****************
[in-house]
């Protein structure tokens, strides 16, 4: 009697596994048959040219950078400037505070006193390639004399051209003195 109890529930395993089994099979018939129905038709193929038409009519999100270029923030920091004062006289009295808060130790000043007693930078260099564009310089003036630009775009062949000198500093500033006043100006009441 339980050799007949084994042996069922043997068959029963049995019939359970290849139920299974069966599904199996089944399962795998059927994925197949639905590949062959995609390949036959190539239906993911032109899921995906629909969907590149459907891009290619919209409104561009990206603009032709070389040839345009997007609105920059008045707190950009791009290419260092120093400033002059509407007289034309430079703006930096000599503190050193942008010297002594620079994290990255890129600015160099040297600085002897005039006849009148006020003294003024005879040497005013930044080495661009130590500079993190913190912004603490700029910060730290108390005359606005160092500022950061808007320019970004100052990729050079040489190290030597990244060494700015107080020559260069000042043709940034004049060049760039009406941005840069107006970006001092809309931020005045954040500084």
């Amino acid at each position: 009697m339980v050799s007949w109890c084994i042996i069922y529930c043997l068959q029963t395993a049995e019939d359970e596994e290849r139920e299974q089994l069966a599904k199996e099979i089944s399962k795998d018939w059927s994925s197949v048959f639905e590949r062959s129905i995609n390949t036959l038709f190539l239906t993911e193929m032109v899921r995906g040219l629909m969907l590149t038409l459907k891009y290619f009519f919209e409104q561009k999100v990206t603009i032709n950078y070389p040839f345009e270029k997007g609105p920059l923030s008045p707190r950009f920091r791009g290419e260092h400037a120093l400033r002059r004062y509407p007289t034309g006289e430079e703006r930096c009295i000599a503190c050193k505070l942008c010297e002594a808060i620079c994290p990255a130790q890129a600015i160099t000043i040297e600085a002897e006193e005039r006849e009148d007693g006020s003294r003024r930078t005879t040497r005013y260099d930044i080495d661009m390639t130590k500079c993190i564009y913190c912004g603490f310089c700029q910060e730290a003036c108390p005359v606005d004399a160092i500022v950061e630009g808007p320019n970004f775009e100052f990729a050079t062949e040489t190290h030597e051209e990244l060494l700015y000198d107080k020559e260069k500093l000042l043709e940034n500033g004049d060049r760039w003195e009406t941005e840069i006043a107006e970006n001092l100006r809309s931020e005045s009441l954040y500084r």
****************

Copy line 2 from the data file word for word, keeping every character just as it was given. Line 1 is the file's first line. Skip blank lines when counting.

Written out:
């Protein structure tokens, strides 16, 4: 009697596994048959040219950078400037505070006193390639004399051209003195 109890529930395993089994099979018939129905038709193929038409009519999100270029923030920091004062006289009295808060130790000043007693930078260099564009310089003036630009775009062949000198500093500033006043100006009441 339980050799007949084994042996069922043997068959029963049995019939359970290849139920299974069966599904199996089944399962795998059927994925197949639905590949062959995609390949036959190539239906993911032109899921995906629909969907590149459907891009290619919209409104561009990206603009032709070389040839345009997007609105920059008045707190950009791009290419260092120093400033002059509407007289034309430079703006930096000599503190050193942008010297002594620079994290990255890129600015160099040297600085002897005039006849009148006020003294003024005879040497005013930044080495661009130590500079993190913190912004603490700029910060730290108390005359606005160092500022950061808007320019970004100052990729050079040489190290030597990244060494700015107080020559260069000042043709940034004049060049760039009406941005840069107006970006001092809309931020005045954040500084």